Recently, a friend told the story of an experience with a co-worker. Reflecting on a client meeting where both were present, my friend was told she needn’t attend any more client meetings, because she wasn’t speaking up and sharing ideas to get more sales from the client. The co-worker suggested my friend should go back to their former role, rather than provide the strategic input of their current job.
That experience was several years and two positions ago. Those words unknowingly shape my friend’s actions and responses. She hesitates when she could be making a big impact. Her ability to contribute is stymied by this unwise feedback.
Many of us have experienced someone who denigrated our capability at some point or another. If your qualifications have never been questioned, you’re not stretching enough! What do you do with this type of feedback? How can you ensure that you’re not derailed by this, both in the short term and the long term?
The tribe you associate with makes all the difference. Choosing those who speak into your life and work shapes your ability to make the biggest difference and to not get stuck in the negative feedback loop of self-sabotage.
What is a tribe?
A tribe is the group of people you surround yourself with. It’s a group you resonate with, who have similar beliefs and goals. They have similar experiences and aspirations, though they may be in very different fields or life stages. There is enough diversity to make it interesting and provide perspectives you may not ordinarily consider.
Warning: a tribe can become a clique. Guard against surrounding yourself with a small group of people who cannot think beyond their own interests and current understanding. Your tribe needs to be a safe place to explore and grow, not just a place to hole up and escape from the world.
Tribe vs. Co-workers
Did you notice who gave the negative feedback to my friend? It was a co-worker. That person may have witnessed a growing edge in my friend’s professional progression. It may have been true that she needed to speak up more in the client meeting. However, the way the message was delivered didn’t provide a path to growth. It squashed any path forward.
Your tribe is most likely going to be made up of people outside your work environment. It may be old co-workers, friends from professional or community organizations, people from your church and maybe one or two family members.
The difference between your tribe and your co-workers is the purpose of the relationship. Tribe members come together to support each other and grow together. Co-workers come together to provide a product or service in the marketplace. In positive situations, your co-workers can be your tribe, but don’t assume this is always the case.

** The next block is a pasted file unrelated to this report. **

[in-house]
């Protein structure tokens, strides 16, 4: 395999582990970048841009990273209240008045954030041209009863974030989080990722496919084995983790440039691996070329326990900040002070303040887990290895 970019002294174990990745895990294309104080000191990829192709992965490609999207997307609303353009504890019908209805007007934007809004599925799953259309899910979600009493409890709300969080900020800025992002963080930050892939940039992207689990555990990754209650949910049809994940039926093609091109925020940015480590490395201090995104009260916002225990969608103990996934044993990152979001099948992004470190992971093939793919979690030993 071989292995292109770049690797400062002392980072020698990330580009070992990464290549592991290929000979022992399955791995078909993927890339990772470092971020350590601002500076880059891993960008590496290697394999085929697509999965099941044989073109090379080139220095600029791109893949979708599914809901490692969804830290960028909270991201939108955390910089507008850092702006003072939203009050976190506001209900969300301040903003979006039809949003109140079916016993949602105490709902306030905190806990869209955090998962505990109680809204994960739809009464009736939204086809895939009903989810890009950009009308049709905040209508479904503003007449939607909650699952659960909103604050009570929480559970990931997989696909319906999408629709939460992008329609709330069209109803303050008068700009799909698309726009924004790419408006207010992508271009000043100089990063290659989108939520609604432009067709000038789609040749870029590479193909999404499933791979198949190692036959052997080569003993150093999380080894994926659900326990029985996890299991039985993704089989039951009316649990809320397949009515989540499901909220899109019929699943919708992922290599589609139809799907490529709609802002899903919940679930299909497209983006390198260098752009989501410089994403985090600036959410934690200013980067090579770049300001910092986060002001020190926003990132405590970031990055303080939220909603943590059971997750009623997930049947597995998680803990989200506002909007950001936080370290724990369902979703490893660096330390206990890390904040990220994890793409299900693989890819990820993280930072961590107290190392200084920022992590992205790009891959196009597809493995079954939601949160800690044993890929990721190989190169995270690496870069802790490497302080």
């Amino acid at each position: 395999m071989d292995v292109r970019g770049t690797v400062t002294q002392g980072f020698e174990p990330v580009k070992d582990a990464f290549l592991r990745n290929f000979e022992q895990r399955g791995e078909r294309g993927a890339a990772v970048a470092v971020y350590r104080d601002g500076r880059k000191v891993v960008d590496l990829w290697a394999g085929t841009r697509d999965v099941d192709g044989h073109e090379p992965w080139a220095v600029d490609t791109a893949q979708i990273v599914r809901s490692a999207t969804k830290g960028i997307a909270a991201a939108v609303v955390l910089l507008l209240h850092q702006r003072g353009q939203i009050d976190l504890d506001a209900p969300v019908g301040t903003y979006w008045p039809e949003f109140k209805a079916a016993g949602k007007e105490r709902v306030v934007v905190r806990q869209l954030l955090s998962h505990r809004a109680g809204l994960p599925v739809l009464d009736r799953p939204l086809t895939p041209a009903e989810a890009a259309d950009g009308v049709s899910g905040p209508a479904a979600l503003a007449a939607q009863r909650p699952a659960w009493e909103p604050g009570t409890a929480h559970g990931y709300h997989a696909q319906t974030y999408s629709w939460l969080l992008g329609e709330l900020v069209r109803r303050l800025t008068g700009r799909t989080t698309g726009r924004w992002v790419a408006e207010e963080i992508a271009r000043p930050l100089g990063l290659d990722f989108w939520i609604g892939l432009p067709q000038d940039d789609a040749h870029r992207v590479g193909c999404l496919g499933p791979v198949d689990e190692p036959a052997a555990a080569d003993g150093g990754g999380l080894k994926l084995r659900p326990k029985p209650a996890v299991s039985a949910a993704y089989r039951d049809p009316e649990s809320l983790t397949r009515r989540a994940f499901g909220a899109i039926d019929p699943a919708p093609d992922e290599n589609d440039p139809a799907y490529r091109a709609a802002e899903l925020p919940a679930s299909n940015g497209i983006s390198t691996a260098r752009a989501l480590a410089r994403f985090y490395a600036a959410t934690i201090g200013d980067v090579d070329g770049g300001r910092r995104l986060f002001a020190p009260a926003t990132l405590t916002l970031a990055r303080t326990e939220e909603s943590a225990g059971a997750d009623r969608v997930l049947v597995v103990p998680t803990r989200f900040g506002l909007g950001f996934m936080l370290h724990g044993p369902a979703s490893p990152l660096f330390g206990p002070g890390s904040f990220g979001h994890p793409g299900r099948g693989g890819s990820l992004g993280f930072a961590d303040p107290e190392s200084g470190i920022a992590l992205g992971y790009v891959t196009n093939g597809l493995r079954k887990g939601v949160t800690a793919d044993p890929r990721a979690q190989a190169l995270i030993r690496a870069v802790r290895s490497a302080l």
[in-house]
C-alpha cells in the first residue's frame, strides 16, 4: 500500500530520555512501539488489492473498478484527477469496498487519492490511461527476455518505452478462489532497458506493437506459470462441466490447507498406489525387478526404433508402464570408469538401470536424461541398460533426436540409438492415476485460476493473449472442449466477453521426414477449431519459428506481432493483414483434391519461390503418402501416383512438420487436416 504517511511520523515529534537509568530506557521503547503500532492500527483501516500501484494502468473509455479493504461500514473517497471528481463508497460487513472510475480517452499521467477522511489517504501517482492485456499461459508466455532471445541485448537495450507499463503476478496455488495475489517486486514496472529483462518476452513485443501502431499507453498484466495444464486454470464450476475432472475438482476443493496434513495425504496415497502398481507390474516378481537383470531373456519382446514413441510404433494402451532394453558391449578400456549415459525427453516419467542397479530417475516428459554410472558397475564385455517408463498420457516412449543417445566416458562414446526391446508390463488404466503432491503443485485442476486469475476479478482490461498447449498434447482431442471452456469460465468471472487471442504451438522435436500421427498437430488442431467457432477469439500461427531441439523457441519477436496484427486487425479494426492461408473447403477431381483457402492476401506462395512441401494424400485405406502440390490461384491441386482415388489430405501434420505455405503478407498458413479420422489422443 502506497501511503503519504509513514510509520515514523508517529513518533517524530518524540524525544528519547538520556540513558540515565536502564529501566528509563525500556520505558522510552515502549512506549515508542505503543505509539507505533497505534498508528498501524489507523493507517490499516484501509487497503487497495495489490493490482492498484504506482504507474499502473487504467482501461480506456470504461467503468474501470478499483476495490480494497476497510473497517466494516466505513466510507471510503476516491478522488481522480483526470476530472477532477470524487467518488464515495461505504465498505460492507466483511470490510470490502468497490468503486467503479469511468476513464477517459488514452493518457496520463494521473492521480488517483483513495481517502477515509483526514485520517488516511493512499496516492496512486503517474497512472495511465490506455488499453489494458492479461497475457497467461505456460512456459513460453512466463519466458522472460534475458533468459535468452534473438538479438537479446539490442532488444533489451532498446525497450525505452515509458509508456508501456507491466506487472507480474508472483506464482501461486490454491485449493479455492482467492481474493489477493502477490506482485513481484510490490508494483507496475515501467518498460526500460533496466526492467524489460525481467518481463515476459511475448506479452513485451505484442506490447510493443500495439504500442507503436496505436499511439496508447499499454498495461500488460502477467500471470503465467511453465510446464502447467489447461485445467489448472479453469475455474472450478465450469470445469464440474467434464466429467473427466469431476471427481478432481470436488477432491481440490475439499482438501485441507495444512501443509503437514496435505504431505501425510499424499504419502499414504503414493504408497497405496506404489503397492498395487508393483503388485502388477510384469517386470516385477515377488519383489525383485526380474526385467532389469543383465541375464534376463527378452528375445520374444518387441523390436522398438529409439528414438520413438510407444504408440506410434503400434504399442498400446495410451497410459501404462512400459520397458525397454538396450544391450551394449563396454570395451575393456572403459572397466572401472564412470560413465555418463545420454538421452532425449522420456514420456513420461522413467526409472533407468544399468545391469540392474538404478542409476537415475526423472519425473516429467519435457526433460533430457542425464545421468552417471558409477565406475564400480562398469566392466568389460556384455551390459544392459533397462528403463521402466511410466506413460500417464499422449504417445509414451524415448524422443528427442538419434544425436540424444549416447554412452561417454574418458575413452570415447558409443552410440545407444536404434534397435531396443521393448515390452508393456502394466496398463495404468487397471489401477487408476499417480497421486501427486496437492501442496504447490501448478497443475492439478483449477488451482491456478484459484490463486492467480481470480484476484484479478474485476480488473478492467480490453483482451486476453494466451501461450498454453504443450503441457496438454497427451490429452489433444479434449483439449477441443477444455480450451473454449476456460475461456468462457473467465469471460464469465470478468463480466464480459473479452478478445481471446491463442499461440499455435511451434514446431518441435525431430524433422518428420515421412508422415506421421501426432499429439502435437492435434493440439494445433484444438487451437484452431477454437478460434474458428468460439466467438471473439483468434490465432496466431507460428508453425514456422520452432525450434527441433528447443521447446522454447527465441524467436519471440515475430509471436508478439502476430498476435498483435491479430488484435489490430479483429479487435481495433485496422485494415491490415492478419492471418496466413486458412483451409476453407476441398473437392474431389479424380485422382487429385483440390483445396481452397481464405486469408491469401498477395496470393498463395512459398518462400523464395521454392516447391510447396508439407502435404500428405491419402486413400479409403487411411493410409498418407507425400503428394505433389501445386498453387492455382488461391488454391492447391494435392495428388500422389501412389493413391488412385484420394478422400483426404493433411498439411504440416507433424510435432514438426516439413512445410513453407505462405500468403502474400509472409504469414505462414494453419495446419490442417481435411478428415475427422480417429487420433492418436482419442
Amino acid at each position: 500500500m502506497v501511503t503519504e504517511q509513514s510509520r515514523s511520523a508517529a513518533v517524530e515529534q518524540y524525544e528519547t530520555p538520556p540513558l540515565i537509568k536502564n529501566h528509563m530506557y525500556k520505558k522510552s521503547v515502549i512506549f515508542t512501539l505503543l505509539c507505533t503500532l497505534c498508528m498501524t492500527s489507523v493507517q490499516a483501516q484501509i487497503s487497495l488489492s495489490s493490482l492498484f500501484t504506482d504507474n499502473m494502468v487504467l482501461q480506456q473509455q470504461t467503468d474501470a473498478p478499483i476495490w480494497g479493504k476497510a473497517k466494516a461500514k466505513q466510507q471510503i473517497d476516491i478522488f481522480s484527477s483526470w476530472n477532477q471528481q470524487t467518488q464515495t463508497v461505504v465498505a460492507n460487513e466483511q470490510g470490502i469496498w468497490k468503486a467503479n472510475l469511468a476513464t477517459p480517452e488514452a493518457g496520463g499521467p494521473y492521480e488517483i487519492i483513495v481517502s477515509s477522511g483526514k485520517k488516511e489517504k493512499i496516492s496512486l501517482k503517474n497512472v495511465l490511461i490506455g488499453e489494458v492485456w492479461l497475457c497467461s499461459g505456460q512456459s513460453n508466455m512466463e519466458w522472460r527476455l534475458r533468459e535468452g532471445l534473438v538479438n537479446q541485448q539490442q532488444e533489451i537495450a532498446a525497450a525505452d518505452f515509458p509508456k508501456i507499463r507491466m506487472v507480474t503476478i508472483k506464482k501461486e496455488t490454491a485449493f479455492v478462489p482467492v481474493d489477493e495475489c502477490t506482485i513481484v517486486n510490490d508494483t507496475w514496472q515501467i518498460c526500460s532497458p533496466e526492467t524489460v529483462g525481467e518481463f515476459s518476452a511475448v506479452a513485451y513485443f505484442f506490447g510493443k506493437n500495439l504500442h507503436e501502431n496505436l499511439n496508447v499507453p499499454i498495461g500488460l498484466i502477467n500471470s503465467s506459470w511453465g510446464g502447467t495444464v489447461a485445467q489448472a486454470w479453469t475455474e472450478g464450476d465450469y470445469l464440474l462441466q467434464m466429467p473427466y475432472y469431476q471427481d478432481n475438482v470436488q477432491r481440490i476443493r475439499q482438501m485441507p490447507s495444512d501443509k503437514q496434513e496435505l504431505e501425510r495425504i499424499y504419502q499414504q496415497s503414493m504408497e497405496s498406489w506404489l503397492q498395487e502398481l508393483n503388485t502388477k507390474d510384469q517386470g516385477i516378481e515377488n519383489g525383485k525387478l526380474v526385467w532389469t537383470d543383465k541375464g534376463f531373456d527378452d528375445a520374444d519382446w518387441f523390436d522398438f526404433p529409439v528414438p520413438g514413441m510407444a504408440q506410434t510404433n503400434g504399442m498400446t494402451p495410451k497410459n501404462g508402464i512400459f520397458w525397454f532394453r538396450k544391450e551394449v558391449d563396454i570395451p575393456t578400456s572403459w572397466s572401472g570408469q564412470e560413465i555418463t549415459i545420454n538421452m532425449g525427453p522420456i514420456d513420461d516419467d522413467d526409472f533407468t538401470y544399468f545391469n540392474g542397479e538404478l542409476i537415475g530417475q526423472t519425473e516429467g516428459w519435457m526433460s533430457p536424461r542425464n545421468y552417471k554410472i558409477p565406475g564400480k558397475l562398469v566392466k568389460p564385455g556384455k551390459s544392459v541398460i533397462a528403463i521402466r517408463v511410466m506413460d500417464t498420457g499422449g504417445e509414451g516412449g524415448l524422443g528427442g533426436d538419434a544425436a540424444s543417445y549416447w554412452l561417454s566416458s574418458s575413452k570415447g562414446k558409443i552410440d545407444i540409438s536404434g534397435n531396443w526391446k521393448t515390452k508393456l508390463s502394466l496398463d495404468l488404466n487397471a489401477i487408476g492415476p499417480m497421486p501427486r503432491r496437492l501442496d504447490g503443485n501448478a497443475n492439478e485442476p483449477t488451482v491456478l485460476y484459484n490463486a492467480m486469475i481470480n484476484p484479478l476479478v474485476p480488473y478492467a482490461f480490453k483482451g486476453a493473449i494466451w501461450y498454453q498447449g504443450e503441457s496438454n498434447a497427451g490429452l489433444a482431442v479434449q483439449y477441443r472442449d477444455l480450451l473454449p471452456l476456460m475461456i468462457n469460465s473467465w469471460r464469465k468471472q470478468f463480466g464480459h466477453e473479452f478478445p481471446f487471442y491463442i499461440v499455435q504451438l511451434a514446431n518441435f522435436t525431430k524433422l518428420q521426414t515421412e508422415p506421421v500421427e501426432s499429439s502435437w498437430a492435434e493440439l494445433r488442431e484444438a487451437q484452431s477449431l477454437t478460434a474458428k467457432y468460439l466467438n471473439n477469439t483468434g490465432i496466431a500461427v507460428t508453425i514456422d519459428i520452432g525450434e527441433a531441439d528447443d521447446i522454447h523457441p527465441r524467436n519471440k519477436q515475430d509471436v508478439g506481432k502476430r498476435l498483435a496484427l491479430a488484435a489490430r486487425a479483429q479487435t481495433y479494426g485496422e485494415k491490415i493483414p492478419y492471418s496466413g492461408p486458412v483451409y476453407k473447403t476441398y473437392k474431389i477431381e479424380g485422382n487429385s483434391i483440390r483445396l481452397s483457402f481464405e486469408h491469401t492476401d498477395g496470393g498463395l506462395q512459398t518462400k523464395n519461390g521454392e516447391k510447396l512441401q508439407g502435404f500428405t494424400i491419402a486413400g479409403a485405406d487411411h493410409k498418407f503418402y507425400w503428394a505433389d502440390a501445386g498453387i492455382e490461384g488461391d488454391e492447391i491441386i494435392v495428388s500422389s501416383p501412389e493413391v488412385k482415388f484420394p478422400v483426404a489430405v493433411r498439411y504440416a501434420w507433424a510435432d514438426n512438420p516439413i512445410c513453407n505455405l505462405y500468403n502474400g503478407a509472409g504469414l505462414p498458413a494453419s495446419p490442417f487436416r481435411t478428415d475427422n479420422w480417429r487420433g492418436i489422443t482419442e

Benefits of Choosing Your Tribe
There are several benefits to choosing your tribe intentionally.
- Impact – Members of your tribe have invested in you, so feedback from them comes from a safe place. You trust the source and hear the input differently. All input is valuable, but not all input e should be taken into our self and accepted as truth. We must discern the validity of feedback, especially from those outside our trusted circle. (This does not mean it’s not true, just that we must weigh it.)
- Imagine the difference it would have made for my friend if the person who denigrated her intentional, deliberate personality style would have found ways to tap her expertise, rather than try to “send her back where she came from”.
- Synergy/Collaboration – Walking together leads to greater impact. The gifts of different members of the group provide greater depth and insight.
- Growth – You grow through input from your tribe members, expanding your skills and understanding. Because this is a reciprocal relationship, you also help others grow into more of their capacity to make a difference.
- Freedom – with the safety of a supportive group, you are free to explore new opportunities, stretch in ways you might not have tried. This can lead to contributing at a higher level.
Within the safe space of your tribe, you can experiment and grow. You count on the members of your tribe for feedback on both your strengths and weaknesses, your opportunities and threats. Because you feel safe with them, you trust them to provide feedback that’s in your best interest.
It takes time and intentionality to find your tribe. Knowing yourself, investing yourself in others and being aware of those who you resonate with will show you who you want in your tribe. Choose wisely and you’ll find yourself going further than you ever thought possible.
Who’s in your tribe? Share with us in the comments.